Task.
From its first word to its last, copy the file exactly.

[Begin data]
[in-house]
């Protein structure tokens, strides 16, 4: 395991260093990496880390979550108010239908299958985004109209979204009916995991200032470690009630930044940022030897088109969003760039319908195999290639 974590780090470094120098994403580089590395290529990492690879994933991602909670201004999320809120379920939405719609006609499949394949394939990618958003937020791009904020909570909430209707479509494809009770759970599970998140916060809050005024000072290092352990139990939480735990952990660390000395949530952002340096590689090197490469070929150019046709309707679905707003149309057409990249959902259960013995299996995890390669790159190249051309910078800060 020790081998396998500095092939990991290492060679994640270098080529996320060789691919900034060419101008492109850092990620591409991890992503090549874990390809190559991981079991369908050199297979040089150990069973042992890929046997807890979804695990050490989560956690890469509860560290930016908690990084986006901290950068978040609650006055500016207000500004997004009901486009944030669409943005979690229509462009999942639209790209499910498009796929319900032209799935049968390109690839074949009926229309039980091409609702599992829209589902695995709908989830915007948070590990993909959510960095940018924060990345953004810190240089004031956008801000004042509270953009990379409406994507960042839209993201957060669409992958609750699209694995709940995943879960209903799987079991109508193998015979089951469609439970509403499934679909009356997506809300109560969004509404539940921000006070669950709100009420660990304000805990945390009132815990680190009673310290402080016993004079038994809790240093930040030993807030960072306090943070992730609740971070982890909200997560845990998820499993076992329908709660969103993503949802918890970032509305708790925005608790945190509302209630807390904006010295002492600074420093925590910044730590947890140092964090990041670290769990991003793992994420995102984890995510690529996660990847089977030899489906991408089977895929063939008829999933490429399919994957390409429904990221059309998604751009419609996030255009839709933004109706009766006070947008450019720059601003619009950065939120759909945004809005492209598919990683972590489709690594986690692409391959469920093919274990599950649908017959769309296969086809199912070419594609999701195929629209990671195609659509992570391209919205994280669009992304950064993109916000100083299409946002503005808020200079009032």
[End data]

[in-house]
């Protein structure tokens, strides 16, 4: 395991260093990496880390979550108010239908299958985004109209979204009916995991200032470690009630930044940022030897088109969003760039319908195999290639 974590780090470094120098994403580089590395290529990492690879994933991602909670201004999320809120379920939405719609006609499949394949394939990618958003937020791009904020909570909430209707479509494809009770759970599970998140916060809050005024000072290092352990139990939480735990952990660390000395949530952002340096590689090197490469070929150019046709309707679905707003149309057409990249959902259960013995299996995890390669790159190249051309910078800060 020790081998396998500095092939990991290492060679994640270098080529996320060789691919900034060419101008492109850092990620591409991890992503090549874990390809190559991981079991369908050199297979040089150990069973042992890929046997807890979804695990050490989560956690890469509860560290930016908690990084986006901290950068978040609650006055500016207000500004997004009901486009944030669409943005979690229509462009999942639209790209499910498009796929319900032209799935049968390109690839074949009926229309039980091409609702599992829209589902695995709908989830915007948070590990993909959510960095940018924060990345953004810190240089004031956008801000004042509270953009990379409406994507960042839209993201957060669409992958609750699209694995709940995943879960209903799987079991109508193998015979089951469609439970509403499934679909009356997506809300109560969004509404539940921000006070669950709100009420660990304000805990945390009132815990680190009673310290402080016993004079038994809790240093930040030993807030960072306090943070992730609740971070982890909200997560845990998820499993076992329908709660969103993503949802918890970032509305708790925005608790945190509302209630807390904006010295002492600074420093925590910044730590947890140092964090990041670290769990991003793992994420995102984890995510690529996660990847089977030899489906991408089977895929063939008829999933490429399919994957390409429904990221059309998604751009419609996030255009839709933004109706009766006070947008450019720059601003619009950065939120759909945004809005492209598919990683972590489709690594986690692409391959469920093919274990599950649908017959769309296969086809199912070419594609999701195929629209990671195609659509992570391209919205994280669009992304950064993109916000100083299409946002503005808020200079009032």